• 15:06 – In acquired aphantasia, where there is some damage to the brain, would we see cases like this as something that needs to be cured or fixed? And is this because there’s brain damage, or because maybe they haven’t learned the strategies that a congenital case of aphantasia would have learned? Why are there such differences in these two cases?
  • 18:30 – Is acquired aphantasia a very different case from Imaginal Neglect cases? Or analogous?
  • 19:30 – Is it always on one particular side of the brain in cases of Imaginal Neglect?
  • 20:41 – Have you ever come across congenital cases of Imaginal Neglect?
  • 22:42 – Based on everything we know so far about aphantaisa and how it’s represented in the brain, do you believe it’s theoretically possible for aphantasics to experience imagery? We know that the same regions are active but not coordinating in the same way. Is it possible to change how those brain pathways coordinate?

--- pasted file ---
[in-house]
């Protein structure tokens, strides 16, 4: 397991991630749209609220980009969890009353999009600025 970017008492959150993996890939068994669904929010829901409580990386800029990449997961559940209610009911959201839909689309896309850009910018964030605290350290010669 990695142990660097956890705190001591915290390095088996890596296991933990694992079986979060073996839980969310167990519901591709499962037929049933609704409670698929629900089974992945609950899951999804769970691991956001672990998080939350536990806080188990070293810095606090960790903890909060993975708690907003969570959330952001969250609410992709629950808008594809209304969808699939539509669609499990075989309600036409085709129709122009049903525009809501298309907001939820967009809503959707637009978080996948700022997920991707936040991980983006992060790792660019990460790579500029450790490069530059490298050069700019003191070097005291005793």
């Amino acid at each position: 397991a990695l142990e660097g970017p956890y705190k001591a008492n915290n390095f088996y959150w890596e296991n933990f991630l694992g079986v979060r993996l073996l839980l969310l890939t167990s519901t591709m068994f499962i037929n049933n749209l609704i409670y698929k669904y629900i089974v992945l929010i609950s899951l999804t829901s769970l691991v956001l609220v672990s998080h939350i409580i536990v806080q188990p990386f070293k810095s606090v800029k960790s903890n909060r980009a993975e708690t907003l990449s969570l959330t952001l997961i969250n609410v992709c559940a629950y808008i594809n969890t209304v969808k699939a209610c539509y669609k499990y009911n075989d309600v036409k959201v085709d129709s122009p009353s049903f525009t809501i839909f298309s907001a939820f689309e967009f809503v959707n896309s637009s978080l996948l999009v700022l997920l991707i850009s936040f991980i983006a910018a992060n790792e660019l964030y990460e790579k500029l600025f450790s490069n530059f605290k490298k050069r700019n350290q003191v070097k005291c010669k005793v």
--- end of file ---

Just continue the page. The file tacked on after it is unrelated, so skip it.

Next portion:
• 24:55 – There’s quite a large spectrum of experience when it comes to visual mental imagery. Some people experience very vivid mental images, for others, it’s more vague. Why such variation?
  • 26:02 – Do we think something similar spectrum would apply across all the senses such as auditory or gustatory imagery?
  • 27:16 – Would this imply that there could be domain-specific variances in sensory imagination? For example, some people can’t experience visual mental imagery but can still experience auditory imagery.
  • 29:12 – Even for those who can visualize, there can be individual differences in sub-categories of visual mental imagery (i.e. faces, colors, shapes, letters and special relationships)?
  • 29:53 – Where do you see the field evolving? What are some of the big questions in visual mental imagery? How does aphantasia assist in our understanding of how visual mental imagery works?
  • 31:22 – We see similar outcomes in aphantasics performance on tasks one might assume requires visual imagery. But we do see a difference in the confidence of answers. Can you explain what some of the recent aphantasia brain research found?